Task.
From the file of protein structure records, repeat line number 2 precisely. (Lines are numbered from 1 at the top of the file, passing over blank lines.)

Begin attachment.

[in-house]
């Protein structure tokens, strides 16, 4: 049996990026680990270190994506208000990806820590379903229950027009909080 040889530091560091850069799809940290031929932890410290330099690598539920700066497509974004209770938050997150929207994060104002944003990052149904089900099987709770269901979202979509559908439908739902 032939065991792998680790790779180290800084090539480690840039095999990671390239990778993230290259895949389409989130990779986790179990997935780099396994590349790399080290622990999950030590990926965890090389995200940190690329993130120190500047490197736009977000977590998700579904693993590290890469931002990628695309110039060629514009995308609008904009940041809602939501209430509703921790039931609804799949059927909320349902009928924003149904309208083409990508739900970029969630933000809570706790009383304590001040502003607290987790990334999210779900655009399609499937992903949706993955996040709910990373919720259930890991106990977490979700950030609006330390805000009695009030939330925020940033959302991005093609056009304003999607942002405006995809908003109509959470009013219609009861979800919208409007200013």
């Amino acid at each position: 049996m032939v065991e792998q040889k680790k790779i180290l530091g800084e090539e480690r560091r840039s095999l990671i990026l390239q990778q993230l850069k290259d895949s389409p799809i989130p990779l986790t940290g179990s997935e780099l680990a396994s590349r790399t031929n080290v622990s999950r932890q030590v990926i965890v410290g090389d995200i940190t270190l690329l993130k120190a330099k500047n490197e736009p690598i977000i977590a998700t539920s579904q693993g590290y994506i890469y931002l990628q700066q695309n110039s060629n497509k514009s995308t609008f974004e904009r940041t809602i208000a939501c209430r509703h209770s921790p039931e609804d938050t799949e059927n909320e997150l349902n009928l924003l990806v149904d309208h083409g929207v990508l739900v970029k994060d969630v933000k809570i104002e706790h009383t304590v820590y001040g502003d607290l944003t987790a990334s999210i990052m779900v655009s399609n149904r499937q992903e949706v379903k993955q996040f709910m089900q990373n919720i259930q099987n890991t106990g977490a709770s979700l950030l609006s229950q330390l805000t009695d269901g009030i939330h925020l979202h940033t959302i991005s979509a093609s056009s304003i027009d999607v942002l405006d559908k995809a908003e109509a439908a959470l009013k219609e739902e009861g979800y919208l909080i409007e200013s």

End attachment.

């Protein structure tokens, strides 16, 4: 049996990026680990270190994506208000990806820590379903229950027009909080 040889530091560091850069799809940290031929932890410290330099690598539920700066497509974004209770938050997150929207994060104002944003990052149904089900099987709770269901979202979509559908439908739902 032939065991792998680790790779180290800084090539480690840039095999990671390239990778993230290259895949389409989130990779986790179990997935780099396994590349790399080290622990999950030590990926965890090389995200940190690329993130120190500047490197736009977000977590998700579904693993590290890469931002990628695309110039060629514009995308609008904009940041809602939501209430509703921790039931609804799949059927909320349902009928924003149904309208083409990508739900970029969630933000809570706790009383304590001040502003607290987790990334999210779900655009399609499937992903949706993955996040709910990373919720259930890991106990977490979700950030609006330390805000009695009030939330925020940033959302991005093609056009304003999607942002405006995809908003109509959470009013219609009861979800919208409007200013």